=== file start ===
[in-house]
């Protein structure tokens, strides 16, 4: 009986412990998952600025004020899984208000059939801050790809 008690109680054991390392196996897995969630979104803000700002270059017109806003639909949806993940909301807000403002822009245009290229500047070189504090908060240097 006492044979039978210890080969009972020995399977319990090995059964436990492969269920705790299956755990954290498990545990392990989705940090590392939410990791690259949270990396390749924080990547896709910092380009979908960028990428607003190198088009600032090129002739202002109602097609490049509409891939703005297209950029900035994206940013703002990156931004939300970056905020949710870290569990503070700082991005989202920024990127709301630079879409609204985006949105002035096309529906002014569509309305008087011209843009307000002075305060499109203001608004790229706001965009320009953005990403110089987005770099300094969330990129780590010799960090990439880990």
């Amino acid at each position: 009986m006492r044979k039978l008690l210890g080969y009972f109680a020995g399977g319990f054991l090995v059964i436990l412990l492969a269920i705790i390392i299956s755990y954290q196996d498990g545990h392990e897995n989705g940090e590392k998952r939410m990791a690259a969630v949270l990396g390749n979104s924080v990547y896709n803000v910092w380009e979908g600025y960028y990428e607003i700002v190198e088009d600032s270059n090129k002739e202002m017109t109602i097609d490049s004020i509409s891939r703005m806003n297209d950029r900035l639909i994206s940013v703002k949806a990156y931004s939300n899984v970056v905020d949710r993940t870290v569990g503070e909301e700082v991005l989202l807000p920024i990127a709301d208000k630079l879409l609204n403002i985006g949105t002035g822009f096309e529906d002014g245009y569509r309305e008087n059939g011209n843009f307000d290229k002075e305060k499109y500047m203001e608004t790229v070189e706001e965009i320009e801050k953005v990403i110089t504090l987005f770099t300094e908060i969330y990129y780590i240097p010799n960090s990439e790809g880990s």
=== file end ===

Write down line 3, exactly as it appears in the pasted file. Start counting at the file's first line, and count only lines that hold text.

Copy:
């Amino acid at each position: 009986m006492r044979k039978l008690l210890g080969y009972f109680a020995g399977g319990f054991l090995v059964i436990l412990l492969a269920i705790i390392i299956s755990y954290q196996d498990g545990h392990e897995n989705g940090e590392k998952r939410m990791a690259a969630v949270l990396g390749n979104s924080v990547y896709n803000v910092w380009e979908g600025y960028y990428e607003i700002v190198e088009d600032s270059n090129k002739e202002m017109t109602i097609d490049s004020i509409s891939r703005m806003n297209d950029r900035l639909i994206s940013v703002k949806a990156y931004s939300n899984v970056v905020d949710r993940t870290v569990g503070e909301e700082v991005l989202l807000p920024i990127a709301d208000k630079l879409l609204n403002i985006g949105t002035g822009f096309e529906d002014g245009y569509r309305e008087n059939g011209n843009f307000d290229k002075e305060k499109y500047m203001e608004t790229v070189e706001e965009i320009e801050k953005v990403i110089t504090l987005f770099t300094e908060i969330y990129y780590i240097p010799n960090s990439e790809g880990s």